Robert Christgau: Dean of American Rock Critics

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A Superstar in the Making?

Preceding David Bowie's New York debut at Carnegie Hall last night was a persistent no-talent named Ruth Copeland, who has been trying to prove that beauty is only skin deep for several years now. Since it is conceivable that Bowie will turn into a major star, this seemed like a piece of short-sighted selfishness on the part of the agency that books both of them. But it served a function. Not only did it build up anticipation for Bowie, who had to look good in comparison, but it demonstrated what a truly empty hype looks like. Bowie's hype has content.

For starters, Bowie is prettier than Ruth Copeland, resembling Gwen Verdon with her hair straightened into a long crewcut, and he sings a more physical and emotional range, although his voice and general energy level were apparently constricted by a "48-hour virus" last night. And he has good ideas about how to put on a show. The stage was remarkably free of the usual electronic clutter, and he had the immense good sense to pick something besides Strauss' "Zarathrustra" for a fanfare--a light jazz version of Beethoven's "Ode to Joy." He did some fairly effective stuff with a strobe. On the whole, it was a very pleasant evening.

But pleasant wasn't enough. It is Bowie's stated ambition to be a complete superstar, just like Andy Warhol, to whom he has written a song, has always imagined it. He wears makeup and costumes that make him look like an astronaut who has just flown in from Shakespeare's Tempest. He is also a non-closet bisexual who likes pretty dresses, although to my disappointment, he didn't wear any on stage last night. I mean, the man has genuine flair, and his show should be spectacular. And his salient quality is a rather gentle winsomeness, hardly the sort of appeal that can be expected to dazzle the jaded rock audience.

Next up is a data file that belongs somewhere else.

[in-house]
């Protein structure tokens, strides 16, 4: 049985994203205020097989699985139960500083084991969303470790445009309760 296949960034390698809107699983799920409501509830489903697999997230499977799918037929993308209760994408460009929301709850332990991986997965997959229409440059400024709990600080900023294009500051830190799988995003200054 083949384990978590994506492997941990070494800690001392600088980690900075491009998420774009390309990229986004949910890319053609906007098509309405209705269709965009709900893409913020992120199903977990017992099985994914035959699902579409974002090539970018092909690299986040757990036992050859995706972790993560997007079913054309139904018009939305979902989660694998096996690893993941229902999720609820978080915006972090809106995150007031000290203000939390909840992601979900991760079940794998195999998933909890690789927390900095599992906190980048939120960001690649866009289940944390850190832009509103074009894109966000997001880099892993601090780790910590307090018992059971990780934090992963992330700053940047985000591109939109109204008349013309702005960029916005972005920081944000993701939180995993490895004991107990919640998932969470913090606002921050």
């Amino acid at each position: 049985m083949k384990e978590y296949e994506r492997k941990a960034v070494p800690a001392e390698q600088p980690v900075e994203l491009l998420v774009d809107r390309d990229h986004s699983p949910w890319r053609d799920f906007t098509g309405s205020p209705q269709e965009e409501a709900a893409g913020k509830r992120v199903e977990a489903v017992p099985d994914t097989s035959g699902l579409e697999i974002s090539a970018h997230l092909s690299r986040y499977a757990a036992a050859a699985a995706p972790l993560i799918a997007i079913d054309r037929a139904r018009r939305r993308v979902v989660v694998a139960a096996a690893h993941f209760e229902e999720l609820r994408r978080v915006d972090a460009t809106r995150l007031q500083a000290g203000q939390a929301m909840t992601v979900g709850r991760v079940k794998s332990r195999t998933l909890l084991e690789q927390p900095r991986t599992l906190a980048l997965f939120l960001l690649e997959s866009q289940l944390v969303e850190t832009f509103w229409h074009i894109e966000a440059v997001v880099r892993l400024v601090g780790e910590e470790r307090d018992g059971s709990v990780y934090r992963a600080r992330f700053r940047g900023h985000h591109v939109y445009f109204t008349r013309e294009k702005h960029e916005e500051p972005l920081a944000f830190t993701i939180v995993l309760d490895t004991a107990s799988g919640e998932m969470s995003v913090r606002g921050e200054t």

The most obvious solution would be spectacular music. In the studio, Bowie has achieved true innovations--first album for RCA, Hunky Dory, was a small masterpiece of production, and he has written some excellent melodies and lyrics, although not consistently. But on stage, all of that echo and overdubbing and mixing reduces down to some rather conventional rock and roll. None of his musicians even faintly distinguished himself as a soloist, and Bowie has not developed a single style--or for that matter a stage demeanor--that communicates anything special or exciting. For me, last night's musical high points were provided by two Velvet Underground songs, self-consciously monomaniacal hard rock designed for musicians of limited competence. I think Bowie would be a nice superstar. He evinces intelligent interest in the human condition, all couched in acceptable science-fiction terms, and in this time of cultural myopia such an interest is very welcome. Moreover, his winsomeness is a welcome change from the normal star megalomania. But I'm just not sure he can bring it off. Does young America want to hear songs that are Andy Warhol from some English fairy? If so, the kids will provide Bowie with the sort of aura that will obliterate all big-league criticisms. If not, he will remain what he is now--a moderately interesting cult hero.

N'day, Sept. 29, 1972